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Key developments in the world of federal employee benefits: health, pay, and much more.

Pay and Leave Changes for Some, TSP Fund Management and More

Border Patrol agents assigned to look after their canine colleagues while off duty could soon receive overtime credit for those responsibilities under a bill approved by the House Oversight and Government Reform Committee on Wednesday. 

The Border Patrol Agent Pay Reform Amendments Act (H.R. 5896), introduced Monday by Reps. Will Hurd, R-Texas, Martha McSally, R-Ariz., and Filemón Vela, D-Texas, would provide greater flexibility to Customs and Border Protection to compensate agents for canine care, training and other aspects of their jobs. 

For instance, those agents responsible for caring for the agency's dogs would receive an hour of overtime credit for each calendar day they perform those services (see the legislation for details). The bill also increases the amount of advanced training an agent may participate in, and allows accrual of overtime debt when agents exceed the new cap. Additionally, Border Patrol agents would be able to apply compensatory time off for travel toward previous overtime debt, and some agents would be allowed to use alternative work schedules.

Hurd said in a statement that the bill will “streamline” the overtime process and provide border patrol agents with more reliable paychecks each pay period.

“The men and women of...

A Fix for the Relocation Tax Snafu, an Unsuccessful Push for TRICARE Expansion, and More

The General Services Administration on Monday took steps to correct a situation where federal employees found themselves on the hook for sizeable tax bills related to government-paid relocation expenses after agencies made them move for work.

Officials at the Senior Executives Association had lodged complaints that federal employees who recently were relocated saw one-time paycheck cuts of up to $7,000 as a result of the tax reform law enacted last year. That law removed a deduction for government reimbursements for moving costs related to household goods.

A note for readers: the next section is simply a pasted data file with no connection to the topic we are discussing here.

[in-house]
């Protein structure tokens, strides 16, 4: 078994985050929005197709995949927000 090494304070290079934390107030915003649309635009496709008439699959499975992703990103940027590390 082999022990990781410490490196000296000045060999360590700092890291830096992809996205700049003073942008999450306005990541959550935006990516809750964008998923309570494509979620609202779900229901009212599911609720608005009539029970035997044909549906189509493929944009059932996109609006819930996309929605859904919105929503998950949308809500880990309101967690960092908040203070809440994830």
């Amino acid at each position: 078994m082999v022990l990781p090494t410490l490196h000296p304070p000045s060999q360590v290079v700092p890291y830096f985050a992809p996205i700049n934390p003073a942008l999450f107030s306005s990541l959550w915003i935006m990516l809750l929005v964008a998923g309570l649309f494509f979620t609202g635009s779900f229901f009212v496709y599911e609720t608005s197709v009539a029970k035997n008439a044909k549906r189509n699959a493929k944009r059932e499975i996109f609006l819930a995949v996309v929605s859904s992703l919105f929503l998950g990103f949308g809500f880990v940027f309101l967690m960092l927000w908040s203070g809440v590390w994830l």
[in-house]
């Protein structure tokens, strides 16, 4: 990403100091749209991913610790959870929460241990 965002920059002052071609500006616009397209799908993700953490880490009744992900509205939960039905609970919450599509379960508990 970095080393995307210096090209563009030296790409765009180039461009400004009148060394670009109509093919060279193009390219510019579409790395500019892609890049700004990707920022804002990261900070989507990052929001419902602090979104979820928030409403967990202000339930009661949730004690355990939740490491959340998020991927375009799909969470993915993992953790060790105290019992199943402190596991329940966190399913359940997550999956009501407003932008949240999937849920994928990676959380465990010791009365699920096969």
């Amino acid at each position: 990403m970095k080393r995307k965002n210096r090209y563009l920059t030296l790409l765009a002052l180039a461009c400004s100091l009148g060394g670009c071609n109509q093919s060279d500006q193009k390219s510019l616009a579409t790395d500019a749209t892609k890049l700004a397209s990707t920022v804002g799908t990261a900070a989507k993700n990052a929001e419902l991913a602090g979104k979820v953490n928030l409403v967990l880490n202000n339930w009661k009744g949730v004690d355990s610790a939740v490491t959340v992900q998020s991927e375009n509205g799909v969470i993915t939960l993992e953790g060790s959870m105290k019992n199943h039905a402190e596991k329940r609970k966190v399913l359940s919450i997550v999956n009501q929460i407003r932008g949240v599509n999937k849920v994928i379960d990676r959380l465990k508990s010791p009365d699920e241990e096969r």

Sens. Mark Warner and Tim Kaine, D-Va., crafted a letter last month to GSA asking officials to move swiftly to tweak rules on the relocation income tax allowance and withholding tax allowance to protect feds from future tax-related sticker shock.

In a bulletin to agency heads this week, Jessica Salmoiraghi, GSA associate administrator in the Office of Government-wide Policy, announced a temporary fix to the problem, until a formal amendment to federal travel regulations can be issued.

“Agencies are authorized to pay WTA and RITA to cover ‘substantially all’ of the increased tax liability resulting from receipt of the relocation expense reimbursements either paid directly or indirectly,” she wrote.

GSA’s memo clarifies...

Retirement Claims Wane, a Tweak to Rules for Resigning From Your Job and More

The Office of Personnel Management on Monday issued a memo tweaking the rules governing how agencies handle employees who resign while under investigation.

In a memo to chief human capital officers, OPM Director Jeff Pon implemented a new provision of the 2017 National Defense Authorization Act requiring agencies to make a “permanent notation” on the personnel file of someone who leaves his or her job while an investigation into the employee is ongoing. Such investigations include those done by an inspector general and adverse personnel actions for performance or misconduct.